The Courier News from Blytheville, Arkansas on February 26, 1938 · Page 4
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The Courier News from Blytheville, Arkansas · Page 4

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Blytheville, Arkansas
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Saturday, February 26, 1938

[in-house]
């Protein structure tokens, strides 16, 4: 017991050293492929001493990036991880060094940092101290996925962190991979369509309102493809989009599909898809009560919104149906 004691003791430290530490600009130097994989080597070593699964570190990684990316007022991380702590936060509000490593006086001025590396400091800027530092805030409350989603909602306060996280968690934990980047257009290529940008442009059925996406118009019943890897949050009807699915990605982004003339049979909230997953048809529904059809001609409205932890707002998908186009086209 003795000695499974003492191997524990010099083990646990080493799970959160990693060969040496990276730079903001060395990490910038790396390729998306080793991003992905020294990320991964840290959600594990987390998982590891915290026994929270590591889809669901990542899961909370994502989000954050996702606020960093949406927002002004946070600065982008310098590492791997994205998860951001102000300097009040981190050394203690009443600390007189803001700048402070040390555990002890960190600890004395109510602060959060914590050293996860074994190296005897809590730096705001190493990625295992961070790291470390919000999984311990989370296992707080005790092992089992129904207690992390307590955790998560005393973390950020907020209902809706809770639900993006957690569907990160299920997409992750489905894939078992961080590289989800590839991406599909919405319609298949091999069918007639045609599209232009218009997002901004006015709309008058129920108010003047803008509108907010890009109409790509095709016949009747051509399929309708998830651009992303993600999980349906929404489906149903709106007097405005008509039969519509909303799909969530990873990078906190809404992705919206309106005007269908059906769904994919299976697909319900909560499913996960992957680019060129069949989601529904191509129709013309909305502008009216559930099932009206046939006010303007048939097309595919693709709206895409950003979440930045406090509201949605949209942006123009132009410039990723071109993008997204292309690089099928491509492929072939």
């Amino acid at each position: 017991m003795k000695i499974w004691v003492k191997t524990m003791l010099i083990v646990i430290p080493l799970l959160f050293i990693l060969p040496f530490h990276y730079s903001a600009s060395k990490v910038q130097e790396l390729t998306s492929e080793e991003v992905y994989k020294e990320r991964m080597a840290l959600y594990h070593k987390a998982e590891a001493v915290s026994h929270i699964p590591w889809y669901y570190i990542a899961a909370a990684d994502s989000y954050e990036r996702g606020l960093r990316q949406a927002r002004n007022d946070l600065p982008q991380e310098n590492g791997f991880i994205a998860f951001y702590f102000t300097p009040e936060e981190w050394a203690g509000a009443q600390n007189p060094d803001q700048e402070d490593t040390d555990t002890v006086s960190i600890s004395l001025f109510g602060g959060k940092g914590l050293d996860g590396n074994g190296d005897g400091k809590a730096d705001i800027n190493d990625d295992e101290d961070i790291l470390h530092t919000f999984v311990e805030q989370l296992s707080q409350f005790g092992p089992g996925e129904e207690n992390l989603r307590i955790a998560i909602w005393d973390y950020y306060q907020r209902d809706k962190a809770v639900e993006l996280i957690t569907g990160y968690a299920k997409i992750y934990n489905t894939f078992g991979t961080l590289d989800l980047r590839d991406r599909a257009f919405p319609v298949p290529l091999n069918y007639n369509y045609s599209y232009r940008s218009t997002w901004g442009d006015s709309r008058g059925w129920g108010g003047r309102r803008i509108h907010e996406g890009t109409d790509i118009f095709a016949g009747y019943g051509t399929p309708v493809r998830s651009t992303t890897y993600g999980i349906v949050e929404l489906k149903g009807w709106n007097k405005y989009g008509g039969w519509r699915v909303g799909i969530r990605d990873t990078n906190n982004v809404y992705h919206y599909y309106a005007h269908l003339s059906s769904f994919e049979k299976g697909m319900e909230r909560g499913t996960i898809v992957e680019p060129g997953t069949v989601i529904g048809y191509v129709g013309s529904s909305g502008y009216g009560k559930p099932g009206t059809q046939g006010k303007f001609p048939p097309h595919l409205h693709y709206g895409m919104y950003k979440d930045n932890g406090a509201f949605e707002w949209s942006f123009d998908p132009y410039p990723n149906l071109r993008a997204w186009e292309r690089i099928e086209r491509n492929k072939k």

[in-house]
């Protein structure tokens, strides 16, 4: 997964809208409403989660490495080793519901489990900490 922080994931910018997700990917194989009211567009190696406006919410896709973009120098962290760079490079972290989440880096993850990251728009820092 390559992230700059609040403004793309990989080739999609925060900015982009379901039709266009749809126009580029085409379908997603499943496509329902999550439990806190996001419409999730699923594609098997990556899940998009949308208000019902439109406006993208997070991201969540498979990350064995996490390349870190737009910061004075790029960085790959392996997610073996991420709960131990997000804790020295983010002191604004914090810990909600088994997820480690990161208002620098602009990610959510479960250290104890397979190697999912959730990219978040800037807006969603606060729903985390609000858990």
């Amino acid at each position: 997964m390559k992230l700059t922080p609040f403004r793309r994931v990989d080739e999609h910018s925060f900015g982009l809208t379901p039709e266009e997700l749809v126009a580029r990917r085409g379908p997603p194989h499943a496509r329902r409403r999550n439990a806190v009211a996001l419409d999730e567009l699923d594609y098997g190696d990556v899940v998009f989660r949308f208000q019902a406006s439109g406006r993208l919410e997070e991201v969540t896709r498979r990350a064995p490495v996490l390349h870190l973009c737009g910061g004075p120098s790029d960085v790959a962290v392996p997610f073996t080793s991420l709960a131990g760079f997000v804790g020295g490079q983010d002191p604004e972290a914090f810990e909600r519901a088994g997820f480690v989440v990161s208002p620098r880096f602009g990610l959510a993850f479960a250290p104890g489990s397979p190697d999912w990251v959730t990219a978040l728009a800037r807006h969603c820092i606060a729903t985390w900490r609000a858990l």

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PAGE FOUK <juutj! coimm THE BLYTHEVILLE COURIER NEWS THE COURIER NEWS CO. a W. HAINEd, publiihcr Me National AdwrtteJng Representatives: Arluneu tallies, too. N4J? York, Chicago, Detroit, St. Louis, Dallas, Kansas City, Memphis. Published Every Afternoon Except Sunday """ entered as second class mater at the poet efflce at Blytheville Arkansas, under act of Congress, October 9, 1917. Served by the Dnlted Press suBfiCBiprroN RATES By carrier In the City of Blytheville, 15c per week, or 65c per month. , By m»U, within a radius of M miles, $3.00 per year, $1.50 for six months, 75c (or three months; by mall In postal zones two to six, inclusive, $6.50 per year; In zones seven and eight ,$10,00 per year, payable In advance. The Americas Ash: After Europe, What.Next For many years South and Central American people have proclaimed resentfully against anything that looked even faintly like protection on the part oC the United States. To/lay they are still proclaiming :publicry, but not as n'scntfully, and reports from certain' South American Foreign Offices indicate that privately the resentment has just about disappeared.' • For South and Central America, along with the rest of the world, arc watching the 'European -situation mid .speculating on the future. Our southern brothers have seen members' of the League of Nations and .signatories of the Briiind-Kellogg anti-war pact iji- 'vading the territories of other league members and pact signatories, and they are considerably disillusioned about the values of treaties and pacts. They have looked around at their own continent, rich in raw materials but relatively poor iu military strength, and some olMhc pictures they can conjure up arenl too pleasant. 'So these South and Central American leaders have begun to look toward the United States for protection, and to consider that perhaps Uncle Sam's navy is the strongest barrier between them and potential invasion. And, according to correspondents, South American governments have been exchanging views on a project r. for an inter-American militnrj and naval alliance. Through this," all South and Central American armies and na, vies would co-operate with the United States in repelling an attempted invasion of any American country, On paper thus plan Hounds line. There isn't much doubt that a combination of ali-America.il military and naval forces could rope! anyt invasion—if it cume as an armed attempt to conquer a country or a continent. The trouble i.s thai a foreign invasion probably won't come that way. . The newer method is to bore from within and to annex a government by propaganda and conversion,, iiilillratioii, trade concessions and influence. The military alliance idea is Kroiit, but it is just as much to the point to watch present methods being employed in Central Europe and to lind a way to fight lire with tiri', if we really want to keep the Americas free of foreign dominance. OUT OUB WAY A Joke On Japan It must have been MI awful shock lo the Japanese governmcDt wlioi Chinese plaucs skimmed over Formosa and bombed Die capital of that great Japanese island and troop base. It must also have been a great shock to the residents of Tokio, who have been told time and time again by the government news agencies that the imperial forces of the Rising Sun control the skies. It was tho lirst time since 18'Hi that territory of the Japanese empire has been bombarded and il was the empire's very lirst air raid. Of cotii-.se, from a point of damage inflicted, tlic raid didn't mean much. A few civilians killed, a few scattered homes and buildings destroyed. J5iit it must have been—to repeal— a great shock to Ihu Japanese to gel a taste of the same medicine they have so blithely been dealing out lo China all these months. Sti'vamtined Pedestrians Mechanical .scientists have done wonders with streamlining, but they've forgotten one thing. No one can streamline the pedestrian. Modern automobiles are marvels of speed and power, hut the 1038 pedestrian is the same plodding, poky individual he was 100 years ago. Which is why 17,410 of those pedestrians were killed in 19.U They were killed at intersections going with lights, against lights, and where no lights existed. They were killed crossing in tiic middle of blocks, playing in the street, walking on rural highways, hitching on vehicles, working on roadways, coining iV 0 ni hdiintl parked cars, iiiul some were even chased up on Iho sidewalks and slain. The pedestrian, however, does have otic advantage over the motor car. He can make up for his slow feel by his (inick wits. He can avoid making the same mistakes which brought death to those 17/110—and injury to 310,160 others—last year. He can avoid chances, he can look and listen. He can't be streamlined, but he can he cautious. Sfl&SML Arl hns a cliiincc to develop here because it Is tlic safest and most peaceful country t.\, present.—Mmc. Romolii Nijlnsky, wife ot Vaslav Nijinsky, once-famous dancer, on a trip to llic United States. « * * President Roosevelt's foreign policy lacks consistency. Tl,c only policy Lo which lie hus ,ul- hcrcd IB the "trust me and I will not lei you down" policy.-Norman Thomas, Socialist * * * The consensus of business analysts seems to be Hint 1938 as^a whole will witness some Improvement, wilh the last cmarler liaviu» the bev l>rospecU.-Dr. A. G. Black, chief of the Bureau of Agricultural Economics. * * » This country lias Bulled through worse mew, than this. It will again, 1( business is given , chance to gel conficlence.-Fnuil; M. Tollon. vice president. Chase National Bank, New York Cily. SATURDAY, FEBRUARY 26, i GLANCES By George Clark By Williams f I CI5EDTOTH1MK IT FUWWV- CQULowT OIT rr THRU MY DOME. WHY A FA8MEK SPENT MORE MOW£Y OU HIS BARN TH'M OM-HIS HOME. BUT NOW IT DOM'T SEEM FUWMY, SIWCE I'VE SEEKl A DIFF'REMT BEAKJD WHOSE WOEK SUIT COST MORE HIS HOUSEW ALL HIS '"Just take a look at that diumuiul and tell me what you think of the fella I'm -engaged to." THIS CURIOUS WORLD I William Ferguson SUDDENLV STOPPED MOVING IN ITS ORBIT; , IT WtXJl_D 'PAU_ 'NTO THE < *" sues) H77?y/A/ 7T4-C3 AKW7/VS ^ »* .' v^?»X ' s > /' IN THE SIX YEARS THAT THE N.Y. GOLF TOURNAMENT HAS BEEN HELD. ONLV THREE: ACES HAVE BEE' OLTT OF /<4-,C50 CAST 01'' CHAIIAC'FEIIS I'OM.V CHKtSEV, hc'l-olttti ftlrimdrd Iti London nhea war brffikv ouf. • .IUHHV WI1ITP1BLD, ieroi the ivhii heftt her fhrouirh. u.v.VKS, iirlvaKer O \ 1) 11 1, l. AFTER HAVING BEEN, SS2. 77M£S AND REVIVED EACH TIME, APPEARED NONE THE WORSE FOR THE EXPERIENCE/ . "Vtnierdnfl Arrlvltie 'oci late at 4'Iierhouru: to *:ill Imck to Auier- Jfii, Jerry Jim) 1'oMy urn married \vJiilc Ihi'}- uwult Hiiuk*' DluuM lu Vrucure u ulilii ul liU o>vu. ', CHAPTER XXII ^AT the end of a week Cabell Banks arrived at the hotel and asked to sea "Monsieur Jererruah Whitfield." j "Le voici!" said iho innkeeper, and he pointed out Jerry just coming in at Ihe door with his wife. Cabell wrung Jerry's hand and liisseri Polly oji both cheeks to the intense pleasure of some native onlookers who ^iad supposed all Americans to be cold and restrained. Jerry asked Cabell to come wilh them to their room, und presently the two men were deep in conversation at a window looking toward the harbor, while Polly sat across (he room with her limiting. . Cabell said, "I've found the ship for us, Jerry! She's tied up ut Carteret. We'd be able to get out of Carteret." Jerry mentally located Iho little port 20 miles to the south. "Wb might get out of (here all right. Yes, I think we could. What's the ship like?" "A clipper. Built in Baltimore." Jerry's face fell. "New Eng- landors don't hold with those ships, Cabell. They're too flimsy." "They're the fastest things on water." ; "I doubt if I could handle one. No, I don't believe I could bring one 'home right side up," Jerry declared. 1 Cabell hooted in disagreement. "My friend, I've been hearing things about you. There arc a number of stranded American sailors in this port and some of (hem are from down Connecticut way. They tell me you saved Captain' Cobb's barkcntine Eliza from the rocks in a hurricane on a trip around the Horn. You were just 20 at the lime." * * s JDOLLY looked up quickly. There was so much Jerry had never lold her. "How did you do it, ferry?" "It was Just chance, you might ;ay. It was Ihe trip we lost our first male in a blow and our •;coud 'mate from a fever. Cap'n 'tobb-'was clown in his bunk with i broken leg and 1 had to take charge. The bosun ov the galley CENTIUFUGAL force now balances the pull of the sun and keeps our earth in its place. If our orbital motion stopped, we would start lulling toward the sun immediately. The first second, the earth would fall only one-ninth ol a mile, but when we finally struck the sun. we would be traveling 380 miles n second. NEXT: Whiit Ilics arc nut jicsts? The Family Doctor . «. P»t o*. Pyysieiaus Find llmuiiits Need Exlra Oxygen at an Altitude of 81MXJ loci INo. 1GOI I»Y 1)1!. MOKKIS FISHHKIN Editor, Journal of the American Medical Association, iiml of llj'SCia, the Health M:w.m?. All sorts of disturbance;, arise in human beings when they get- up into high altitudes. There arc also •symptoms o&soclated ivilli icing mi too last and coming down trx> Tasl. Seme people are so scn;.iiwe lo these changes that they m.iv Miffcr even when riding to Ihr t-p;, B [ very tall buildings In elevators. For those people w-lw arc ;:ot accustomed to very high p!:rej.. the top ot a mountain is n liati place t lo visit. Anionij the M-riou.s consequences, or those most noiici-ablc, arc those due lo u l;iri: ni i-r.oush e.-iygen. This is proves! by n M ; f ac t thai the giving ol oxygen \\-\\\ rc . Mcve most cf the simiitoins. Recently some of 1)10 airplane lines In the United Stale* have arranged to (ly on lonscr trips ul much higher altitudes and it i.s hkc- ly that arrangements will have lo be made for .some ijeople for Ihe extra oxygen that may be necessary under Ihcsc circumstances. The symptoms which me most prominent are headache, dizziness, mental dullness, distu'bimcos o! vision ;mrt ot lu-arins. vomithi' thii'it. shortness ijl brcatli. anil ml- VWaUons.cr IHc licaV Aviators j-cmetimci Differ seriously from lapld ascent or deucul ' in ihc plane. Tlic clucl syimitoms under these circumstances are shortness ot trc.ith and then as iliey qo higher and hlglicr, hcadadip'ami iiHib- ralar (vrakueks. 11 Is Interesting to know thai a height or 25.000 feet is supposed k te the, maximum lhat anyone cm KO lo without having cxlra oxygen. Exnerls who have studied this'.Ml - uallon. however, say lhat extra oxygen ought to be given when 8COO [pel is reached during ris cf a plane and lhat when the plane conies down oxygen should lie continued until ;v height of 101K) led is reaclie:!. cook could have done just as well, if they'd been put to it. Cap'n Ccbb made me first mate afterward. But there are better and older sailors than me that'vc never had the chance." "Maybe," Cabell : agreed dryly. "Look out, or you'll get conceited over your modesty.. .. This clipper now . . ." "What's wrong with her?. What's she doing in a little port like Carteret? How long has sbo been rotting there?" "She's been there r<i'y a couple of months and she's sound. Her caplain died ot a fever the day they put in there. Her owner's a Baltimore merchant who's financially pressed. He .wants to sell her." "That means he wants ready money. You could hardly get her on credit, I reckon?" "I reckon not. But wait till you hear this! His agent's the same French banker here in Cherbourg my father transacts business with. I've convinced this banker that Mr. Cabell Banks, senior, of Boston would want me to have the ship to (jet home in, and that he'd like me to have enough money advanced to outfit Ihe.clipper and p;iy the crew lor five weeks. The chief expense will be a pair of long guns, properly mounted, but he'll stand for i(. It's a perfect situation, friend Whitfield. Who're we to snipe at fate?" rf ' "A Baltimore clipper's not safe, Banks. Those Marylanders are mad to build them. Too flimsy. Too fast . . ." "Too flimsy, T grant you. But not too fast. Nothing could be too /ast for us now. Do you realize, Jerry, we've got no right to fight the British till' we get our commissions? If we tried it we'd be pirates instead of privateers. We've got to get home, and quick. We'll be a hare pursued by a. hundred hounds, this crossing." "You've convinced me," Jerry said. It had occurred to him that no ship could be too fast to get Polly home in. After they'd made America they could trade the thing for a stout New England craft that wouldn't topple in a gale or "crush like an eggshell when fired on. * * f "TEN days later is the small liar- bor of Carieret Polly Whitfield went aboard' the clijiper Gray Gull owned and captained by Mr. Cabell Banks, junior, or£ Boston, and whose first mate was Jeremiah Whitfield o£ New'buryport, Massachusetts. "We've kept her old name;' Cabell explained to-Polly as he escorted her aboard. "We.heard the name Revenge, that we'had such a hanker for, ia alrcpdy, in Polly thought: "Even beforof ihey've put to sea they're cray.yl about their Gray Gull! How much | more Jerry's going to lovo herf! after he's sailed her a while!" Sim;; knew the way" of men with ships, ' for her father had been a lypical:- seafaring man. Alter he lost his" Proud Lymc off Nantucket five;;; years ago he grieved for her-as^ he grieved for his wife, wbo : the same year. Not ihe least ot Jerry's pride inf the Gray Gull was the beautilul| quarters for Polly. He look there now and watched her a iously as she looked around i When she exclaimed with del over the white painted walls the warfh carpet on the floor was touched and pleased. "H'sjj none too good for you," he saicl.y He told her that there had been- one long cabin, but Cabeli hact'i had a partition built, generously! giving them the larger quarters;; and reserving the smaller for him- • self. •> Jerry left her, and a sailor"' brought her little trunk into the'! cabin and stowed it beneath thu bunk. "That's' shipshape!" she lold the shy lad. He seemed very young, not over 17, and Polly opened a box of F ranch pastry she was carrying ana gave him some. When she was alone she. look off her bonnet and sea coal,'; feeling lhat she was one with allS the women on earth who had fol-; lowed their men lo sea. Though- she, was the least of them, she would not shame them. For those on board the Gray;: Gull the hard part must come; now. The waiting. The walchful|L waiting. The run to sea when thcfl time came. Though no English)] vessels patroled the insignificaf! harbor, one knew that they lurkcu lo.lhe north, watching Cherbourg,]! and to the southwest, blockading Brest. The Gray Gull must takci! her chance. Her 50-odd sailors': were impatient to be off—-&?neri-: cans, most, weary of an enforced? sojourn on the wrong side of the; Atlantic. ;' Polly sensed the tenseness that first night aboard. The second night was worse, for a sharp' breeze was blowing like a clarion call. Jerry and Cabell stood at the wheel, staring toward Wic west and talking earnestly. No' one seemed to remember her existence. That, too, was part o£ being a seaman's wife ... Then came Cabell's low called: commands, relayed by Jorry.[ Sailors began running, ropes were' hauled . . . Polly looking up into- the starlight saw the masts bloom! wilh canvas.j, saw sails- fill and' spread. The Gray Gull, like an! eager bird, was running out,( sea. XTo Be Continued)! Amateur Given Citation For Flood Aid HOCK SBRINGS. Wyo. (Up) — John S. Dulfy, Rock Springs amateur radio operator, lias Seen i warded a "Public Service Certificate" by the American Radio Reay League for his aid during Ihe Mississippi floods of last spring. Although he was 1.000 miles from tl'e .scene, it was through Duffy's diligence lhat the world knew of the plight of Huzcn, Ark., cut otr by high water. With highways am! railways washed out and telephone and telegraph wires down, lac only communication possible out of Ihc town was by a short wave radio operated by u Hazen amateur. Duffy, listening intenUy at his home station vnOlB. .heard the appeals from "Hazen. Although he was staying oft" Ihe air. as were oilier amateurs except those actively ul work on the flood. Dully ccntactcd the Arkansas .station. He lol:l the Hazcn opcralor lie would attempt lo reach a Little Rook .station. He was able lo do this and also lo contact, the army radio 'network control statini at Fort Omaha, Neb, These statons then tuned in oh the Hazen ovpra- tor and help was sent to the Ktrandcd town. Rules of Road Once Rigid For Bicycle Riders PORTLAND. Ore. (UP)— Bicycle riders in Oregon once were required to halt whenever they approached within 100 yards of a (cam of horses, dismount, and remain standing until Ihe horses had passed, according lo a WPA survey of othl laws In the slate. At Astoria in the early 1880s, I the city council ordained that no I person should be allowed to ride m drive a beast 01 burden faster than six miles an hour within the city limit!;. | An economy-inspired ordinance ' at Oregon City read: j "That it is hereby made the duty cf the night, watchman (o keep in cider and light up the street lamps. and keep the same burning froi dark until daylight. In the morn 1 ing; provided thai they are no to be lit or kept burning when ) is moonlight." A study or justice revealed thai' In 1815 a 10-year-old boy Iron; Multnomah county, who was 'con victed of stealing candy, was sen. tenced to three years in the pehii tcntiary and he served his entir term. At the same lime a mar sentenced to life for murder, pardoned after four months. He Fights With Awning And Gets 10-Day Tern PHILADELPHIA (UPJ — Charle. Still, 42. Atlantic City, N. J., wa. ; sentenced to 10 days In tlic. of Correction for lighting awning. He told the policeman who ar vested him thai, he had burn pet hits the awning with Ins automobile and it "made me sore." Allspice is the dried, unripe fruit ol the pimenlo Ircc. OUR BOARDING HOUSE Witfr Major Hoople City lla.s I'ircle.ss Year CHARDON. O. (UP)—-Fire Ciiic Warner n. Coofc, 200-ponncl u'rus- gisl and captain during the World \Var, announced proudly thai in 1937 this toy n cf 1.900 population dH no! Milfcr a single fire. loss. He- said" that the- chardon lire 001:1- pnny answered seven calls, all OKI- siclc its territory. Read Courier News Watu Ads. Announcements l"hc Courier Ncus has been w- thorized to make formal announcement of tiic following candidate; for public office, subject lo th: Democratic primary August fl. •for County Treasurer R. U (BILLY) C.AINES Vur S-herirr and Collector HALE JACKSON County Court Clerk T. W. POTTEtt l-'cr County Tax Assessor W. VV. i BUDDY) WATSON BRYANT STEWART l-'or County and Probate Jmljc DOYLE HENDERSON Vat circuit 'Court Clerk HARVEY MORRIS j.,-.. ,- ( EGAl?, LApS / l HAVE APPLYING MY UWCAMNY •Zf C3EMIUS TOR DEPUCTIOW , '; CJLEAWED "PROM LOIOQ SCOTLAND I YARD TRA1MIK1G, AMD AFTER :V THREE CAYS COMCEWTRATfOM X HAVE TO THE COMCLUSIOM ,.,, THAT THE VOCES WE t^' HEARD EMAXiATlMG \2% FROM WEIKP PLACES KB THE RESULT OF SOME STKAKJQE PHEWOMEMOM EASY WITH "THAT OME- CYUWDER BRAIkl OF \tJURS OK YOU MIGHT WAKP A PISTON! .'"I'LL BET IF YOU WEWT 1WTO HIGH YOU COULD SOLVE TM' KIDDLE OP WHY OETOURS ARE ALWAYS =NV. . MUDDY/ YOU'D THAT SOMEBODY SP / A BOTTLE f